There's nothing like reliving life's greatest moments in high definition. Before you can watch your life in astonishing detail on that giant screen, you'll want to transfer the video from the camcorder to your television or your computer. HD camcorders come with a place to attach a video cable to connect to your HDTV. Sometimes the cables aren't supplied, so you may have to buy one at the electronics store. Just connect and play. In addition, most HD camcorders also come with a FireWire output and/or USB port for connecting the camcorder to your computer. You can usually hook the camcorder up to a standard television set as well, typically using the same cable.
If you're an aspiring Spielberg, though, you may want to tweak your video footage before displaying it. Editing high-definition video is actually similar to editing standard definition video, which you can learn about in How Video Editing Works. The main difference you'll encounter when editing HD video is the size of the files. They're mammoth. The higher the quality of the picture, the more size the information takes up, so understandably HD data takes up a lot of room. In addition, since both HDV and AVCHD use high compression, decoding that information requires a powerful computer processor.
Luckily, several software applications compatible with HD facilitate the editing process. Many camcorders supply their own software, but other options include Apple's iMovie HD and iDVD HD, Pinnacle Studio and Adobe Premiere Pro. You may have to search around to find one that works with your particular camcorder and computer, but odds are there's one out there or soon will be.
If you're not into editing but still want to make minor changes to your videos, like combining or deleting scenes, some cameras, like the Hitachi DZ-BD7HA, allow you to perform these minor edits directly on the device. This particular Hitachi model can record directly to a Blu-ray disc, which you can instantly play on a regular Blu-ray player.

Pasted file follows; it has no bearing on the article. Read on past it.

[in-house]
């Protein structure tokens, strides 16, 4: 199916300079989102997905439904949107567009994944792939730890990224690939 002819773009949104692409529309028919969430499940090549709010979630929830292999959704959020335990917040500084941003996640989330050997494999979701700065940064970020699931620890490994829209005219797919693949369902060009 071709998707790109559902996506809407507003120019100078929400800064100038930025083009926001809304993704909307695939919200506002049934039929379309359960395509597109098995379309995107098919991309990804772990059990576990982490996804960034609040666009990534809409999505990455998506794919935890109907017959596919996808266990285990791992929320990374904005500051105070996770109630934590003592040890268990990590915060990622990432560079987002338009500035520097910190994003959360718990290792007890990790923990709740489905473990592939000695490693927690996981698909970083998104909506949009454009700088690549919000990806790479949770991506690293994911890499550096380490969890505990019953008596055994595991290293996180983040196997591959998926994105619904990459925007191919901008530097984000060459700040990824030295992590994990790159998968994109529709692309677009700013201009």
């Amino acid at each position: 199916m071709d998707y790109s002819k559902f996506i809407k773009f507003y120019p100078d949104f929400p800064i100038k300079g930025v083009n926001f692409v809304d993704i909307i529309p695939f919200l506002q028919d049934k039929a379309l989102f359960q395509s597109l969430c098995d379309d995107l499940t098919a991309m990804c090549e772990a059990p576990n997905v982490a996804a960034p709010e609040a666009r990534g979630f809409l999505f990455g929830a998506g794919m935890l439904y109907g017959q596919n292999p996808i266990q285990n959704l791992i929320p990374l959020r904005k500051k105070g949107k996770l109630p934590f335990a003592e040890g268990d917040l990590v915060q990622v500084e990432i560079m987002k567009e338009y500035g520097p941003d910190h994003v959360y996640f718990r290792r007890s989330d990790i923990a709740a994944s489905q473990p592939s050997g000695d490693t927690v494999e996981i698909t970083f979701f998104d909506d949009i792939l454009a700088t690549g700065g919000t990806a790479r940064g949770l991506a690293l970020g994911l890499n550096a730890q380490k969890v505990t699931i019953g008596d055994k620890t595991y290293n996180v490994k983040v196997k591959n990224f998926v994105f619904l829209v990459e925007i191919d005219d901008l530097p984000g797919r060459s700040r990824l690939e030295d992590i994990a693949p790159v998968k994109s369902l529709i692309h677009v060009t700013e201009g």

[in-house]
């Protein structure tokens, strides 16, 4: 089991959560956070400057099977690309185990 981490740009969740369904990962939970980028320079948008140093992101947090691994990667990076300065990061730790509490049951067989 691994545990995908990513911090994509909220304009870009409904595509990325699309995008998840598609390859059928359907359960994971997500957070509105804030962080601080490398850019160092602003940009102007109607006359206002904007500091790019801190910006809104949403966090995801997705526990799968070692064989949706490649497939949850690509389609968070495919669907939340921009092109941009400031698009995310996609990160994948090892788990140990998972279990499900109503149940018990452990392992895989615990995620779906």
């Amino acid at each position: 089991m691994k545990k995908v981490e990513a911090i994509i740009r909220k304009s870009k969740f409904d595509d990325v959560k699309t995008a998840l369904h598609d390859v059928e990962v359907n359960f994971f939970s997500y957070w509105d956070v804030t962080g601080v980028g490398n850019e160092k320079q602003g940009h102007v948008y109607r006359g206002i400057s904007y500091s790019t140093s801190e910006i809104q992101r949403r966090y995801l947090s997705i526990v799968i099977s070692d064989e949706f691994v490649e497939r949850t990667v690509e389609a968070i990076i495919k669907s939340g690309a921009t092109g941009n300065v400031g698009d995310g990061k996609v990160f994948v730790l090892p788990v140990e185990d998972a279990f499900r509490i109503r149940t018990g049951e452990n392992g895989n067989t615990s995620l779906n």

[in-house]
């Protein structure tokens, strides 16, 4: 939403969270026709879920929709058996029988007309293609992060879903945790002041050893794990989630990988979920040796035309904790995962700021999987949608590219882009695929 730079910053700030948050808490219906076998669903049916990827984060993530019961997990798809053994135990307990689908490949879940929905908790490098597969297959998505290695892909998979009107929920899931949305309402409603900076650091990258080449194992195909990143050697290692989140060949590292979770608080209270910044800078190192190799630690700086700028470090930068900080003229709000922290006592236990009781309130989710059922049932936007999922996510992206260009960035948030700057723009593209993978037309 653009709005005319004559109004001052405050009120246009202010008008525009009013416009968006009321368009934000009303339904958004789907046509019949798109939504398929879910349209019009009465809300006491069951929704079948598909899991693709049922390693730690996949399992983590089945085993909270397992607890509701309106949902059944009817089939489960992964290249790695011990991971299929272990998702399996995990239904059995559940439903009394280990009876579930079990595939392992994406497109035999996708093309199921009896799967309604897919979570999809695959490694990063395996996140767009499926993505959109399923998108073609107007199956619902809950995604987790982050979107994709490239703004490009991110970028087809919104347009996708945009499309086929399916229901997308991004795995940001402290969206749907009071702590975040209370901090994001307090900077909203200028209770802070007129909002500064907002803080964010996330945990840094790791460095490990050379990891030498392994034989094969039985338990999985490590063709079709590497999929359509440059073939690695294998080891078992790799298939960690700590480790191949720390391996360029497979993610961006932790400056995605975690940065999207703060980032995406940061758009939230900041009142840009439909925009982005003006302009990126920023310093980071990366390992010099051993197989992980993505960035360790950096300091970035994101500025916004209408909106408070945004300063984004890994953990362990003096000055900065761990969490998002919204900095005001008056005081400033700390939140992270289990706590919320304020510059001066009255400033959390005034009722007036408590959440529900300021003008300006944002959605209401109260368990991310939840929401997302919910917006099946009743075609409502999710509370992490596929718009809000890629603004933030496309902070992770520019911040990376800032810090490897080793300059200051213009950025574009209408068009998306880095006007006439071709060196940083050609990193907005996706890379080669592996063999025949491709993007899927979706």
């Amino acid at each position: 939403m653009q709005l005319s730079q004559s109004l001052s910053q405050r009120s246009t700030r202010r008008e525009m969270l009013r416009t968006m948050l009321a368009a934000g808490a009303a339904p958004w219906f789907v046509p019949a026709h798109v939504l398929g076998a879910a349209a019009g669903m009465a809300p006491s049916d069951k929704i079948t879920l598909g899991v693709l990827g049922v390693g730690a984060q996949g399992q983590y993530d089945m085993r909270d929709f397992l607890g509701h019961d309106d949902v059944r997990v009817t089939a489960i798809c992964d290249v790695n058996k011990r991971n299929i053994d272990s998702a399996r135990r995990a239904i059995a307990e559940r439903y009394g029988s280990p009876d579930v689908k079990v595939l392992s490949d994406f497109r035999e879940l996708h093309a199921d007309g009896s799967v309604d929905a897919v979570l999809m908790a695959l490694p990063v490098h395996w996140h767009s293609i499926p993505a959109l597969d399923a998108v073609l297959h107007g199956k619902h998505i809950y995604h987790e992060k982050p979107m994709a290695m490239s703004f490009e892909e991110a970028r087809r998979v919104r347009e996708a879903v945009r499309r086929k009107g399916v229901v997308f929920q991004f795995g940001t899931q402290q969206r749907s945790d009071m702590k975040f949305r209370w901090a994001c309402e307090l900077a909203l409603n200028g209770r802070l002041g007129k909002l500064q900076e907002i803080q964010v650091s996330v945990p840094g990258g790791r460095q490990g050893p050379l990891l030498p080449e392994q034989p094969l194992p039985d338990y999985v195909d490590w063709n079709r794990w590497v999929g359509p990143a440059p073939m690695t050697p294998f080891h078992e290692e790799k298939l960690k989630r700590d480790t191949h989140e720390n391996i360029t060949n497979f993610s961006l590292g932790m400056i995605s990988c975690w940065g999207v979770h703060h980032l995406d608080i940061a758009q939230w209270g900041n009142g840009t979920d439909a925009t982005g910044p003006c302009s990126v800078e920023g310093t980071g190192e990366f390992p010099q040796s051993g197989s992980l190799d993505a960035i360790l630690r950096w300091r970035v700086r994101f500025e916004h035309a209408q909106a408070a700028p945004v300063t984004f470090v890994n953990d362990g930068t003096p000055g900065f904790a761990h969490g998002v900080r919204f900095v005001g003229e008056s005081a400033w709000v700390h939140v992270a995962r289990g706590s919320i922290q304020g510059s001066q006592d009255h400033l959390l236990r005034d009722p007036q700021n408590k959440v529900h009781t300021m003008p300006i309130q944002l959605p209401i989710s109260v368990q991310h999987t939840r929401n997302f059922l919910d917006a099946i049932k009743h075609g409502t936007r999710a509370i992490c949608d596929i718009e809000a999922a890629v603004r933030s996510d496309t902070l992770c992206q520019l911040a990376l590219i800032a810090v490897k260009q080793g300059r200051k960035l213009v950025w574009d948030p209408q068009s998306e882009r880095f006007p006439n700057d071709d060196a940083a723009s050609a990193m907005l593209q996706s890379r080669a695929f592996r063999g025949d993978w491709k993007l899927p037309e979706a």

As the technology behind high-definition camcorders evolves, more impressive equipment will keep appearing on the horizon. Until then, there's plenty of gear to keep you and your creative genius entertained. You can learn more about HD camcorders and related technology by exploring the links below.
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More Great Links
- Adobe Systems Incorporated. "Understanding and Using High-Definition Video." 2004. (June 13, 2008)http://www.adobe.com/products/premiere/pdfs/hdprimer.pdf
- Harris, Tom. "How Camcorders Work." HowStuffWorks. 2008. (June 13, 2008) https://electronics.howstuffworks.com/camcorder.htm
- Stafford, Alan. "Corel Ulead VideoStudio 11 Plus and Pinnacle Systems Studio 11 Ultimate." June 27, 2007. (June 13, 2008)http://www.pcworld.com/article/id,133300/article.html
- Stafford, Alan. "High-Definition Camcorders Make Video Pop." PC World. August 2007.
- Waring, Becky. "How to Choose a Future-Proof Video Camera." PC World. May 7, 2007. (June 13, 2008)http://www.pcworld.com/article/id,145439/article.html
- Wilson, Kim. "High Definition Camcorders: Your Vacation in Hi-Def." E-gear. June 2008.
- Wilson, Tracy. "How HDTV Works." HowStuffWorks. 2008. (June 13, 2008)https://electronics.howstuffworks.com/hdtv.htm